I love environments where people do large-scale missions but treat it more like it’s an everyday job. I have heard some people say that this episode is heavy on exposition in certain parts. While I can understand this, it doesn’t bother me because it’s in an environment that’s very inventive with a concept that holds a lot of potential. The idea of tampering with time is relatively new to this universe as it’s only been used in a few films so far such as “Doctor Strange” or “Avengers: Endgame.” While it played a major part in both movies, it wasn’t done in a setup like this where time is the main focus of the narrative. This episode is only an introduction so we have to wait and see where they go with it, and if this leads to the multiverse concept which is something fans are highly anticipating. 

Courtesy of Disney Platform Distribution.

They make the world of the T.V.A. stand out as it’s made apparent that this place exists on a power and plane that we haven’t seen before. To give you an idea, they have a filing cabinet filled with multiple versions of the Infinity Stones. You remember those ancient relics from the past films that whoever holds them can alter reality on a universal scale? Well here, they hold no power in this dimension and are used as common paperweights. I love this idea because it’s not only a funny joke, but it also lets the audience know that we’re in uncharted territory with this series. 

Courtesy of Disney Platform Distribution.

The episode eventually resolves itself when Loki returns to the interrogation room to see how his future would have gone had he stayed in the main timeline. The way this scene is portrayed is very poignant as we see Loki visually react to all the events that we’ve seen in the prior movies. We see him sorrowfully react to the death of his mother Friga in “Thor: The Dark World,” his father Odin’s death and the renewed bond he has with Thor in “Thor: Ragnarok,” and eventually his own death at the hands of Thanos in “Avengers: Infinity War.” Hiddleston’s performance deserves a lot of credit as you’re essentially watching a character look over the growth and tragedy he was gonna experience. Thankfully they don’t go overly emotional with this scene and let it play out visually, as this is a character that’s meant to be seen as the anti-hero of this show. This episode’s series of events eventually causes Loki to realize that his path of cruelty and mischief would have led him to nowhere and he agrees to help Mobius and the T.V.A.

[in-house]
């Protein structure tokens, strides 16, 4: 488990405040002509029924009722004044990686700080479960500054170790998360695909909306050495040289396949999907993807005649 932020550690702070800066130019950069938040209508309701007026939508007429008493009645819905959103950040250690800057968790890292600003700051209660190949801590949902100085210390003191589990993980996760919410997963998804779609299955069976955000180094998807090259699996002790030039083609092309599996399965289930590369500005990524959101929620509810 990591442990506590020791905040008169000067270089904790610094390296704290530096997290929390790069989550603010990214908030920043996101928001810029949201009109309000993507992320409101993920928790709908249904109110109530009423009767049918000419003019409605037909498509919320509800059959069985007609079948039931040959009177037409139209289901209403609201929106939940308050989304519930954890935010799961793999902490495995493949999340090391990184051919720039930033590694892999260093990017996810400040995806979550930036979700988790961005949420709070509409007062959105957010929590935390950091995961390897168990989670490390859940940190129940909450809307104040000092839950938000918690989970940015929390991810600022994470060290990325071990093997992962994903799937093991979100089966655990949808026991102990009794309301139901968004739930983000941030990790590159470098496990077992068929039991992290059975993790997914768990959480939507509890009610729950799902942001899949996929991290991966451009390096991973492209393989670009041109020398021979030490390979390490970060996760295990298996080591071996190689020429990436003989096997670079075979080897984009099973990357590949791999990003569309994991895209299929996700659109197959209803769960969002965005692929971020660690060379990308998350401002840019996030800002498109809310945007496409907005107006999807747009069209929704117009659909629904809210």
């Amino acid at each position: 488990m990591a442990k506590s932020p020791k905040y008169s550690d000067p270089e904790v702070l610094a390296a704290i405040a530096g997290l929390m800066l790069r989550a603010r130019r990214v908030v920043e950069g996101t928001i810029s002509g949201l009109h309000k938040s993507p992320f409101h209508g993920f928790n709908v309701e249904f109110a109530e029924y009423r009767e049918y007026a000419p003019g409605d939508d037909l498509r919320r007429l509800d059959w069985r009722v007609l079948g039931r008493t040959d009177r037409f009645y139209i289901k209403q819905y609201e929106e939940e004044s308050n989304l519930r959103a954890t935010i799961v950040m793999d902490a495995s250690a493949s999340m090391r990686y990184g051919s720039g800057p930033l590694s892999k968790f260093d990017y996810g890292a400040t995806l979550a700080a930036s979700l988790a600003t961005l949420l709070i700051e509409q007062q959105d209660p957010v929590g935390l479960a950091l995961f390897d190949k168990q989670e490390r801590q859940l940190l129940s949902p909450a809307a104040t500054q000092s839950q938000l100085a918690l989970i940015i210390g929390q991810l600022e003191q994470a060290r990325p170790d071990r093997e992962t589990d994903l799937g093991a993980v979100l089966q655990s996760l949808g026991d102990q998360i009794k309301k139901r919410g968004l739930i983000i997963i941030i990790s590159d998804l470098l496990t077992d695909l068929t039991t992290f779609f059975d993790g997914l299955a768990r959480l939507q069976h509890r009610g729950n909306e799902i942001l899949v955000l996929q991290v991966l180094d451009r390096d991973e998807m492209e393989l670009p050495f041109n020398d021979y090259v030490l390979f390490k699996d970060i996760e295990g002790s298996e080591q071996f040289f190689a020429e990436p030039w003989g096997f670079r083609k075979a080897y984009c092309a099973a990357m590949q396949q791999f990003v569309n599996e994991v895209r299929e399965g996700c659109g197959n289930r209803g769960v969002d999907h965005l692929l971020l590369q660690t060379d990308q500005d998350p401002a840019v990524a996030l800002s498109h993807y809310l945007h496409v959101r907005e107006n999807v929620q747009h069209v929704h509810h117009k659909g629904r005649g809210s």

Courtesy of Disney Platform Distribution.

The episode ends with a surprise revelation that a new threat has emerged in 1858 Oklahoma, and it’s none other than a rogue version of Loki himself. While we don’t see this version of Loki’s face on-screen, we watch as he brutally attacks and burns multiple Minutemen alive before they can fix the timeline. This episode definitely raises a lot of questions. Where did this version of Loki come from? How many people know about the T.V.A.? Will this series lead to the much built-up multiverse? With so much happening on screen, it makes sense to have the conflict of this series be as chaotic as its titular character. These Marvel streaming shows have gone in numerous directions in the past year, so I expect we’re in for a wild ride with this one.

Rating: 5 / 5 Spinnaker Sails.


For more information or news tips, or if you see an error in this story or have any compliments or concerns, contact [email protected].